Newly developed ferrite magnets enable comparable performance.
The Japanese company Hitachi Metals is working on an alternative to rare earth magnets for the construction of electric motors. According to the Nikkei newspaper (paywall), Hitachi Metals is using magnets made of ferrite, or modified iron. A special configuration makes the performance comparable to that of magnets made of neodymium, it says. The company now wants to present its development to the industry and apply for a patent.
Interestingly, the permanent magnets now used in electric cars, as well as wind turbines, were developed by Masato Sagawa, a scientist and employee of Sumitomo Special Metals, the company that later merged with Hitachi Metals. Under the name NEOMAX, the group now produces high-performance magnets made of neodymium-iron-boron, but the use of ferrite would lower production costs and reduce dependence on China, the main producer.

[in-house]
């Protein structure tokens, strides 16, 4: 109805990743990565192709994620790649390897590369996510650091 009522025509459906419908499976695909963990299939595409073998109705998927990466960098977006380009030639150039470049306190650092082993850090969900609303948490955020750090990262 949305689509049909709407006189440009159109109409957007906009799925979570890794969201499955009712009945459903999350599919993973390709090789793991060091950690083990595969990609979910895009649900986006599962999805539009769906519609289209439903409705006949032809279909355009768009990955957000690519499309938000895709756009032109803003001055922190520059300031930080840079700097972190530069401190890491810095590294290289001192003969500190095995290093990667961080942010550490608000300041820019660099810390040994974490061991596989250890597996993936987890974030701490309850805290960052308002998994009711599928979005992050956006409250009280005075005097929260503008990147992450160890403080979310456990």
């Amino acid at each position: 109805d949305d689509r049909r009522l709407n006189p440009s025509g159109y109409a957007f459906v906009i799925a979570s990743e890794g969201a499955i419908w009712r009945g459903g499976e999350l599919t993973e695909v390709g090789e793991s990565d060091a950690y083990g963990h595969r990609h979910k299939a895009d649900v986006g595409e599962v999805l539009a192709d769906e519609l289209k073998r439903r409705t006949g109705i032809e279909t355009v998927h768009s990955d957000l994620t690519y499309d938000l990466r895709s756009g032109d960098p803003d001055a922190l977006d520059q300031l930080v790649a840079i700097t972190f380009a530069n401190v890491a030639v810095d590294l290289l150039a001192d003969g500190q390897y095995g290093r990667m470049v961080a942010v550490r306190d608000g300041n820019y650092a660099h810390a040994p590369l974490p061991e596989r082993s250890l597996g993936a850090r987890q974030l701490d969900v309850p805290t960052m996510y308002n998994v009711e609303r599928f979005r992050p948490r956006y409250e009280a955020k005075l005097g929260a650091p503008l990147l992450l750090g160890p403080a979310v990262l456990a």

However, it will probably be some time before the new development replaces NdFeB components. In 2012, after four years of development, the parent company Hitachi presented a motor that does not require rare earths. According to the European Raw Materials Alliance (ERMA), 95 percent of electric vehicles are currently equipped with motors containing rare earth magnets (PDF).